The well-settled rule that a non-final judgment will not support an appeal resulted in two appeals being dismissed by the Court of Civil Appeals. In both Faulk v. Rhodes, [Ms. 2081005] (Ala. Civ. App. Feb 3, 2010), and Sexton v. Sexton, [Ms. 2080852] (Ala. Civ. App. Feb. 5, 2010), the Court of Civil Appeals determined that claims were left unresolved in the trial court. Because judgments are final only if the judgment resolves all claims of all parties, and there were no certification of finality pursuant to Ala. R. Civ. P. 54(b), the appeals had to be dismissed as being from non-final judgments.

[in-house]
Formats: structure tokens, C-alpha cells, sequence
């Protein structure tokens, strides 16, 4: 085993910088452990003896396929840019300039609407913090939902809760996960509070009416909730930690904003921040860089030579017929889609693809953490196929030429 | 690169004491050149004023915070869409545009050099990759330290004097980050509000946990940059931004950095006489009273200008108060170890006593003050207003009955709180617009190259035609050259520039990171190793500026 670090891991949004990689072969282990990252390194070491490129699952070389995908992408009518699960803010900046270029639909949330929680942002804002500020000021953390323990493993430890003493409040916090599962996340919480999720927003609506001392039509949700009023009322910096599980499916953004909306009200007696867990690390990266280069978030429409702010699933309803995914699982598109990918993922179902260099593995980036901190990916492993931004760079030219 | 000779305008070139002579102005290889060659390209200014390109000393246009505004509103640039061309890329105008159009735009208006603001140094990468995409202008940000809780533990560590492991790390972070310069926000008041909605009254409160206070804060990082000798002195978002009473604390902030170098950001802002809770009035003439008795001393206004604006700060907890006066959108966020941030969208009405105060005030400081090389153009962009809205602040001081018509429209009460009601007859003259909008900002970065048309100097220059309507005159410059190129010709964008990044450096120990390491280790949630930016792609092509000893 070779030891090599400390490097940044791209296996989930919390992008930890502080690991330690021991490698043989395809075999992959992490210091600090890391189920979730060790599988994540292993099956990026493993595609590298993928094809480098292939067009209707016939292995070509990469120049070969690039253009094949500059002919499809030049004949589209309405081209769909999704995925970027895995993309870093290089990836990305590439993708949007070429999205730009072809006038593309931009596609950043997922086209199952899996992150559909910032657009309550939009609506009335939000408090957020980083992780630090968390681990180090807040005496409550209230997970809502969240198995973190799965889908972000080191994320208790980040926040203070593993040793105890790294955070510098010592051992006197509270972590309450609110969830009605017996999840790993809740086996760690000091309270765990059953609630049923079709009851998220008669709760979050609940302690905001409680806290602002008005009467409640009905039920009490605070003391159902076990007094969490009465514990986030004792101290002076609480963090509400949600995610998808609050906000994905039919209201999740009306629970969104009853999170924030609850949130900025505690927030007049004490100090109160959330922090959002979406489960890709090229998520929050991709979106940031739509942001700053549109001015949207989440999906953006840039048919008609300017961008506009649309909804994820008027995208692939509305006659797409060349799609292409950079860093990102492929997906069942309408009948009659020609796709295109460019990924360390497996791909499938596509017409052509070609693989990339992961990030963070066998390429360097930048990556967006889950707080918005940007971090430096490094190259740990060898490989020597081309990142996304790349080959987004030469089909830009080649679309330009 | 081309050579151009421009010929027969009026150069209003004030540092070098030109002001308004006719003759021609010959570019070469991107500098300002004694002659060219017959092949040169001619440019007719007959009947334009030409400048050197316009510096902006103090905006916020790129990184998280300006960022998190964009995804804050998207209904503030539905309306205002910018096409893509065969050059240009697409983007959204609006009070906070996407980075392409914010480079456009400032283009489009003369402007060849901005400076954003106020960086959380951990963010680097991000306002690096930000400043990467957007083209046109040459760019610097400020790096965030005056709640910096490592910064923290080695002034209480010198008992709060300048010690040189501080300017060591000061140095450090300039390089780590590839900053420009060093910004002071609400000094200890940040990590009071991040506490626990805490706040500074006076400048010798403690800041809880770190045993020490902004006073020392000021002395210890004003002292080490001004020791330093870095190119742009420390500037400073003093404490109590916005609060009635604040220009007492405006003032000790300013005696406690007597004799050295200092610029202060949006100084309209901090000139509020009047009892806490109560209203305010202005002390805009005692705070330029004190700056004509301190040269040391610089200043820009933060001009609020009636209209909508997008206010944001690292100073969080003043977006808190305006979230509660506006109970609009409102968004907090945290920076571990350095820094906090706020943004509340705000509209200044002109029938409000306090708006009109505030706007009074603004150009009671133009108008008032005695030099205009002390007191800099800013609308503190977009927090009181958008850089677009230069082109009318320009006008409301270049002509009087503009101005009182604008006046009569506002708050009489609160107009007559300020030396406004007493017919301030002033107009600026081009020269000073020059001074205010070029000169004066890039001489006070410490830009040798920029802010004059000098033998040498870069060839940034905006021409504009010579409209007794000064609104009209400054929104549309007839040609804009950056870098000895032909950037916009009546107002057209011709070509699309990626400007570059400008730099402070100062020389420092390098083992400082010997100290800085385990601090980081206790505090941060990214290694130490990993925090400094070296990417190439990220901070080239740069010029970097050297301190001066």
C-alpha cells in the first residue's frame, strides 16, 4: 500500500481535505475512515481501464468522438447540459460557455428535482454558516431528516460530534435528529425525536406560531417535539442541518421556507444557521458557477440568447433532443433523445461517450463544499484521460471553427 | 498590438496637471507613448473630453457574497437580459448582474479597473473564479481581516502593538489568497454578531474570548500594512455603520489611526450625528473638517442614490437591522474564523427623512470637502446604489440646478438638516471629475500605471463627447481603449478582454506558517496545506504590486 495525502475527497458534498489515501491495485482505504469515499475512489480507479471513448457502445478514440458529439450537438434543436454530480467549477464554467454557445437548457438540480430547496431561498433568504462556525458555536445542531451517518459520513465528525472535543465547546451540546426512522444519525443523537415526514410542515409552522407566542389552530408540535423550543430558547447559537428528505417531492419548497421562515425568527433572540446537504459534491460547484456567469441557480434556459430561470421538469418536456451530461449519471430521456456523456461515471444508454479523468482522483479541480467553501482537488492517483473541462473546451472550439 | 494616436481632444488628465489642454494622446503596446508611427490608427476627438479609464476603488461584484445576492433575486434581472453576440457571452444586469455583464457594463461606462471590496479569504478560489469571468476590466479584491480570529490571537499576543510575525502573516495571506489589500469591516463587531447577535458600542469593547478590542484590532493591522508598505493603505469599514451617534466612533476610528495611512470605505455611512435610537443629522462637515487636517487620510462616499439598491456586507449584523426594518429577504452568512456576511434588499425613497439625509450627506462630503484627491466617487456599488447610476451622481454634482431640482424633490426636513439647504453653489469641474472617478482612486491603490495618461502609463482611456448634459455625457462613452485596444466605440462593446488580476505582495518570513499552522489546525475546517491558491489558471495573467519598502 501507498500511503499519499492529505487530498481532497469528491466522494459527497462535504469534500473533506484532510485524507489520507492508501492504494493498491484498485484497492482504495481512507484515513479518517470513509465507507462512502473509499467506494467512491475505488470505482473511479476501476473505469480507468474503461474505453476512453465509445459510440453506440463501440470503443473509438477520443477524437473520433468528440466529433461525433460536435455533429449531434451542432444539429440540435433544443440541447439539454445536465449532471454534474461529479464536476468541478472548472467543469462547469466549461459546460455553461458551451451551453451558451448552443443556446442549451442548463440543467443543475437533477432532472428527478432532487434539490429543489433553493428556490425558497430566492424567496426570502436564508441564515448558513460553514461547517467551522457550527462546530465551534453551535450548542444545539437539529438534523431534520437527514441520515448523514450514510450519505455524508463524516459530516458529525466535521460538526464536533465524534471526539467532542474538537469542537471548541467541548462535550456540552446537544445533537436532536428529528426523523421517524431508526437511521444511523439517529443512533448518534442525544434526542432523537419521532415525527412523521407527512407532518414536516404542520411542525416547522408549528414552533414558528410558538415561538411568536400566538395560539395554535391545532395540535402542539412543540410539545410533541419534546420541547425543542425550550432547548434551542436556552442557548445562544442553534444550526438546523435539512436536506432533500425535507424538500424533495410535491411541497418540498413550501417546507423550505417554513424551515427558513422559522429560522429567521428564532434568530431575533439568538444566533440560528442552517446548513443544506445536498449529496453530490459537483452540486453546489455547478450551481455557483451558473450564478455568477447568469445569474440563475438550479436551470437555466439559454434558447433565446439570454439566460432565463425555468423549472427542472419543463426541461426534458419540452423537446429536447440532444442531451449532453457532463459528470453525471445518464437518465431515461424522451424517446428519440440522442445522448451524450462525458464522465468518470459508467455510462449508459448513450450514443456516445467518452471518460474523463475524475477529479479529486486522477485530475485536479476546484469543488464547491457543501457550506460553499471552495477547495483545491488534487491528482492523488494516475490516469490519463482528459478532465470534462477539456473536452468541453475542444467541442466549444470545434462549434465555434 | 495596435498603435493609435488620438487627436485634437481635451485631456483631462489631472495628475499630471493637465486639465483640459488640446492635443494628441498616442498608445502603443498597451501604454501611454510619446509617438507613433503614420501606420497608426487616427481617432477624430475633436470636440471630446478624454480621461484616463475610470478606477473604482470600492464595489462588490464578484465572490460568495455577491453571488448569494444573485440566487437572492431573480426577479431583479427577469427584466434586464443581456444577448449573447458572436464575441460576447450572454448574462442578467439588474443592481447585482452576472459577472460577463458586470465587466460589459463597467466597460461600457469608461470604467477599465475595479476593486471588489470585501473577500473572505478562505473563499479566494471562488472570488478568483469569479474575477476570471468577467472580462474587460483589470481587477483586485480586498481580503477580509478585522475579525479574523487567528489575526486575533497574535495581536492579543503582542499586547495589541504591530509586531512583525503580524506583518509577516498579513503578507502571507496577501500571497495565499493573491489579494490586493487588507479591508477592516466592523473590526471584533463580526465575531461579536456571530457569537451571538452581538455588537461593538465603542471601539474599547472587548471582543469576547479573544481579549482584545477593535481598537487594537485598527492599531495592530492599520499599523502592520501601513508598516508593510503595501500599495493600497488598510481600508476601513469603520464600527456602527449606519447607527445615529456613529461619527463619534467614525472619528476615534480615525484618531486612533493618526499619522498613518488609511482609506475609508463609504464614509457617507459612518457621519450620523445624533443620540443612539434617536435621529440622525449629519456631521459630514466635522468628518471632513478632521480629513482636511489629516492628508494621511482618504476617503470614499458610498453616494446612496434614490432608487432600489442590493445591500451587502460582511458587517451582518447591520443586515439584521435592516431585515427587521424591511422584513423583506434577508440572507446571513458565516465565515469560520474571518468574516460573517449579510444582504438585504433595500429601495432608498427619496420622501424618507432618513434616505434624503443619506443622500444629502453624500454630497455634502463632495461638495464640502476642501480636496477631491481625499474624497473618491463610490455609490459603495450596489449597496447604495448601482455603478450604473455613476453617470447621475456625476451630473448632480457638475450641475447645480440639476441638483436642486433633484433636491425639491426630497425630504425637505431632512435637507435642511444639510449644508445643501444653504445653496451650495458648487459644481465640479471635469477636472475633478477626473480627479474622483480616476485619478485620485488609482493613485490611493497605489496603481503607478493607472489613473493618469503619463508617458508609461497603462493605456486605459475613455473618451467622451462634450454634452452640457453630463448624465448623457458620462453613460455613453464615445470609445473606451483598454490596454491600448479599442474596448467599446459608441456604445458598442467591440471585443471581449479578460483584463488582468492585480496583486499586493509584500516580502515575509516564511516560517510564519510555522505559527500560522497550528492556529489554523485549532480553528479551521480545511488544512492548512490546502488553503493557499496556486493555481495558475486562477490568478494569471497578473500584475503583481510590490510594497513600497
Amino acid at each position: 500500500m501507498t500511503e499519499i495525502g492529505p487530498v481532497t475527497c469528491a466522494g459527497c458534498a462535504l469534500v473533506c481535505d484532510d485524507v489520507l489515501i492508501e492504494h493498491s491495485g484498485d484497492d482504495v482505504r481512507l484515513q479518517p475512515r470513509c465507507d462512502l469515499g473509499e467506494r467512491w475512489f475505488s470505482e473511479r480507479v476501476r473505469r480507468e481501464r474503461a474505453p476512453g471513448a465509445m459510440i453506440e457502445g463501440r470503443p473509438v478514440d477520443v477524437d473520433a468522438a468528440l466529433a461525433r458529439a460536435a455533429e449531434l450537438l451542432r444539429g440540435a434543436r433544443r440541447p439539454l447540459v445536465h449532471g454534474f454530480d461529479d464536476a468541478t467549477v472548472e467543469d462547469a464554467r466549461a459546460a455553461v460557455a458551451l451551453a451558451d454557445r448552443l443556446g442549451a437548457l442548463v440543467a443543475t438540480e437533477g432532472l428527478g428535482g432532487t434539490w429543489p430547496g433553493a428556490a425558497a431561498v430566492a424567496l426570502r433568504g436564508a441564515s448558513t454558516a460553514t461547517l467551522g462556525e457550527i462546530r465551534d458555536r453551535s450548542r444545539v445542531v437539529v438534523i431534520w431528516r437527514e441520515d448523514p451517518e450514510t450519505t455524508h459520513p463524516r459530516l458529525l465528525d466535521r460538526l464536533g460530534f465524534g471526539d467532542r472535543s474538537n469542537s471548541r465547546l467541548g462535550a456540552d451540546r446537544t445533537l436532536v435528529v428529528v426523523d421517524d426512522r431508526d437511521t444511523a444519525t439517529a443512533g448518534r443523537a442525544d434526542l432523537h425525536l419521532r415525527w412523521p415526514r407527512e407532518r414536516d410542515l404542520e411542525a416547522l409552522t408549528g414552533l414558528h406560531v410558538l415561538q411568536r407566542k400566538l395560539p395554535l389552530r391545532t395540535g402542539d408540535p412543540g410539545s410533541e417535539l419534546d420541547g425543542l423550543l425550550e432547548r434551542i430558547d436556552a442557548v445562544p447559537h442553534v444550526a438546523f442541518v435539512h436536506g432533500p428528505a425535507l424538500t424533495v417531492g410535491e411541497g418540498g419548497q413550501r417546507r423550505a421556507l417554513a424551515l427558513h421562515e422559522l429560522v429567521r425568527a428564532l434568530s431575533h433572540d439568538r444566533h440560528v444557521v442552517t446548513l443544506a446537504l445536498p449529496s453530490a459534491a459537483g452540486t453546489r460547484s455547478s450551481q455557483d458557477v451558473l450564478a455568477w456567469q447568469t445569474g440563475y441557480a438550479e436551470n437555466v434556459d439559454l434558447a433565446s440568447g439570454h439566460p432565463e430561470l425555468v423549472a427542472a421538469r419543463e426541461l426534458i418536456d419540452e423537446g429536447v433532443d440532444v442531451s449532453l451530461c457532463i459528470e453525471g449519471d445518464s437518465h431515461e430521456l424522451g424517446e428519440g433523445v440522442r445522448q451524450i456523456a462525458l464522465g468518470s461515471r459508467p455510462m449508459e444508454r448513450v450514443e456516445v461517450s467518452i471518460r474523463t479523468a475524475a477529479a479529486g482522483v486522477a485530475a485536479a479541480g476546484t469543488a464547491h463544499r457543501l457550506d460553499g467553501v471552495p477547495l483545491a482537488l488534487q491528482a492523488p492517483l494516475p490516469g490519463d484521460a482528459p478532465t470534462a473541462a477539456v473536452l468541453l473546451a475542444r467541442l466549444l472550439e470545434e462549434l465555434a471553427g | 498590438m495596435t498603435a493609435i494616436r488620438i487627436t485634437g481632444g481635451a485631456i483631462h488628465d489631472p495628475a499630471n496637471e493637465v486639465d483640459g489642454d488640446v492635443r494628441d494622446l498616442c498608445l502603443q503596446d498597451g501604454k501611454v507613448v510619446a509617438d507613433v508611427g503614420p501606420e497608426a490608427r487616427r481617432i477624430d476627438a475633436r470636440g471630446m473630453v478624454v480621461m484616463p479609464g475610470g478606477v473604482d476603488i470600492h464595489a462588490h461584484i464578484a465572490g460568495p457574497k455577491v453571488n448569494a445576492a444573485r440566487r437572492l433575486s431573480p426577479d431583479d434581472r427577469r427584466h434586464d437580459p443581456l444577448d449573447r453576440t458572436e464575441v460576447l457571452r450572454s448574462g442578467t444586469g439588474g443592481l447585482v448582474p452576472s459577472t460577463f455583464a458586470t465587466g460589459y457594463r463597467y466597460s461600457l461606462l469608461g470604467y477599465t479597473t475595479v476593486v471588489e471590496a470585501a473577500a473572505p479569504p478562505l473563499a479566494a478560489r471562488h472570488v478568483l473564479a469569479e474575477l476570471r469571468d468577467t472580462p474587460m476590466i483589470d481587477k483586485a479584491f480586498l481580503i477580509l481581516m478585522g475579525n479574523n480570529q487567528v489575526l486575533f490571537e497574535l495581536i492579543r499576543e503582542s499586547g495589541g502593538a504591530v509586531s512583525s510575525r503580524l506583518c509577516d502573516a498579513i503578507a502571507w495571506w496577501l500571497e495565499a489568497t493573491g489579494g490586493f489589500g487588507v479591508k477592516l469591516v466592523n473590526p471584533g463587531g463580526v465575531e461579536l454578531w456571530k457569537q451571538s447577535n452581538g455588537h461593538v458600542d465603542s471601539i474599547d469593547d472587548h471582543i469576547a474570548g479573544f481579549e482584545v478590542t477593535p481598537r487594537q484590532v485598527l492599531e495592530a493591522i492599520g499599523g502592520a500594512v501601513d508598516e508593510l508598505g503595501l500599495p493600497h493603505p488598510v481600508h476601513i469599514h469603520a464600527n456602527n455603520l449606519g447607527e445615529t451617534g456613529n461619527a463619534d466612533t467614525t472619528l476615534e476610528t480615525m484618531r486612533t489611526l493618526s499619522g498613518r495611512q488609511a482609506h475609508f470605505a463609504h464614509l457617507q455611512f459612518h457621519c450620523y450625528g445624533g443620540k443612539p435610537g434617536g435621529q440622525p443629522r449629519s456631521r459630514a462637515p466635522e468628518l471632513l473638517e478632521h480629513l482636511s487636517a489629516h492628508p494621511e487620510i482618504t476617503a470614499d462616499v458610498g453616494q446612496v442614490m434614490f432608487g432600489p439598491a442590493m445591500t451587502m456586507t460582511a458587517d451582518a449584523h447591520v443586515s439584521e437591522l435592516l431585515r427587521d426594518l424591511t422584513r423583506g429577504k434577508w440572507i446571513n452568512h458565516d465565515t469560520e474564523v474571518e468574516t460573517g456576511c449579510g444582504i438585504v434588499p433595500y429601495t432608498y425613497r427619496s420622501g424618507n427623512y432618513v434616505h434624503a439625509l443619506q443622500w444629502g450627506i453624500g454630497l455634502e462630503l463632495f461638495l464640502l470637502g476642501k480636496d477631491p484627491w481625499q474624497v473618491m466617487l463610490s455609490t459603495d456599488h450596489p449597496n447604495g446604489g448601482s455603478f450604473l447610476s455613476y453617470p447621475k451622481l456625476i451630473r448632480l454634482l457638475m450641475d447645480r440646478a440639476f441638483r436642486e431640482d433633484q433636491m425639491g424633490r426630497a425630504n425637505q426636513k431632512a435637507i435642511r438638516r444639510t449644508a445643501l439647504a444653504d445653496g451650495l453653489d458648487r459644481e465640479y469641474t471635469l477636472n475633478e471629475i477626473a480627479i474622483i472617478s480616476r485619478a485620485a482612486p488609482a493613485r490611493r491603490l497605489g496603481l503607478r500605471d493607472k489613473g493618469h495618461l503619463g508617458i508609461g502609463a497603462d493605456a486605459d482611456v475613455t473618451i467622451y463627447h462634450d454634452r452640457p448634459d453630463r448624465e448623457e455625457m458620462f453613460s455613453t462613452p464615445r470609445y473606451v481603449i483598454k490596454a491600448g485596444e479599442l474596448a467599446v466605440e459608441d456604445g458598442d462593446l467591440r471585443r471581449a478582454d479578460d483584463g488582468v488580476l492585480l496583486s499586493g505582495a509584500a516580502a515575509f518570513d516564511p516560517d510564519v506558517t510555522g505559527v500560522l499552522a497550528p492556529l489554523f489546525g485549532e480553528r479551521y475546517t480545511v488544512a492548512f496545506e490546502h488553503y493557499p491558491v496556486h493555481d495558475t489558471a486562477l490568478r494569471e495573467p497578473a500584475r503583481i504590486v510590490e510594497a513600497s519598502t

The Court of Civil Appeals addressed two issues in probate appeals. Section 12-22-21(1) of the Alabama Code, the court first held, allows direct appeals from non-final judgments of both the probate and circuit courts. The circuit court’s non-final summary judgment therefore did not need to be certified under Rule 54(b). Moreover, once a probate case is removed to circuit court, exclusive jurisdiction remains in the circuit court for as long as the case is pending there. The appellant thus could not have appealed from a probate court order that was void for lack of subject matter jurisdiction. Brown v. Brown, No. 2080018 (Ala. Civ. App. Apr. 24, 2009).